The goal of this meeting is to bring together academic and industrial European actors in the fields of

  • Spin-photon interfaces,
  • Nanoscale single-photon sources and detectors,
  • Quantum networks with nanoscale devices,
  • Applied quantum nanophotonics,
  • Single-spin quantum sensing,
  • Fundamental studies with nanoscale structures

Confirmed keynote speakers

  • Natalia Ates, University of Oxford
  • Christoph Becher, Saarland University
  • Sophia Economou, Virginia Tech
  • Chris Erven, KETS and University of Bristol
  • Patrick Maletinsky, University of Basel and Qnami
  • Boris Naydenov, University of Ulm
  • Ruth Oulton, University of Bristol

Please find more information at http://www.cost-nqo.eu/event/spss2017/
Abstract submission deadline : May 27th
Registration deadline : July 29th

The meeting is organized by the COST Action on 'Nanoscale Quantum Optics' MP1403 and more specifically jointly by the Working Group 1 and Working Group 3 (see more information here http://www.cost-nqo.eu/). We thank the support from the CNRS GdR IQFA on Quantum Engineering (see more information here http://gdriqfa.unice.fr)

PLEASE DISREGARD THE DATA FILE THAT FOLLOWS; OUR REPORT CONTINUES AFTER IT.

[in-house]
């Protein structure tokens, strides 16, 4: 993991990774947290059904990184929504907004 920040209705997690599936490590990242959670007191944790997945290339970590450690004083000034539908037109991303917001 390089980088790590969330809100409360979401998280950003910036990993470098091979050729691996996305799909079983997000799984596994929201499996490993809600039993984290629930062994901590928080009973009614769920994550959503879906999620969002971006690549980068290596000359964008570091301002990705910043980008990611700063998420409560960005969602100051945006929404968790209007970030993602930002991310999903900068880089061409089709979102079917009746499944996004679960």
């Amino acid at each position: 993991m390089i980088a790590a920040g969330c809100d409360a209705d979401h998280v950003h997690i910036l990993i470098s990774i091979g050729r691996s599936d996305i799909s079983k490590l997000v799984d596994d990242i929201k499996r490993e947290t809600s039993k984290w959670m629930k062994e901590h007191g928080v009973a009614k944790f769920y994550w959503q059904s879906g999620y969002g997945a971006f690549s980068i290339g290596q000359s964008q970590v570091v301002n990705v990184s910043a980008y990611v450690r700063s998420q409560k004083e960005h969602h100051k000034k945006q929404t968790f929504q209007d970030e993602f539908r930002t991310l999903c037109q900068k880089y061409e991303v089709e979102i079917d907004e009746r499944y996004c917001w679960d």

The organizing committee

  • Christophe Couteau - University of Technology of Troyes - christophe.couteau@utt.fr
  • Félix Bussières - University of Geneva -
  • Thomas Durt - University of Marseille
  • Anna Fontcuberta i Morral - EPFL Lausanne
  • Peter Lodahl - Niels Bohr Institute
  • Jason Smith - Oxford University

Information : spss2@utt.fr


Article in Nanotechnology

Posted on 3/6/2017


Latest article published and entitled: 'Plasmon–emitter interaction using integrated ring grating–nanoantenna structures.' by N. Rahbany, W. Geng, R. Bachelot, & C. Couteau in Nanotechnology 28, 185201 (2017).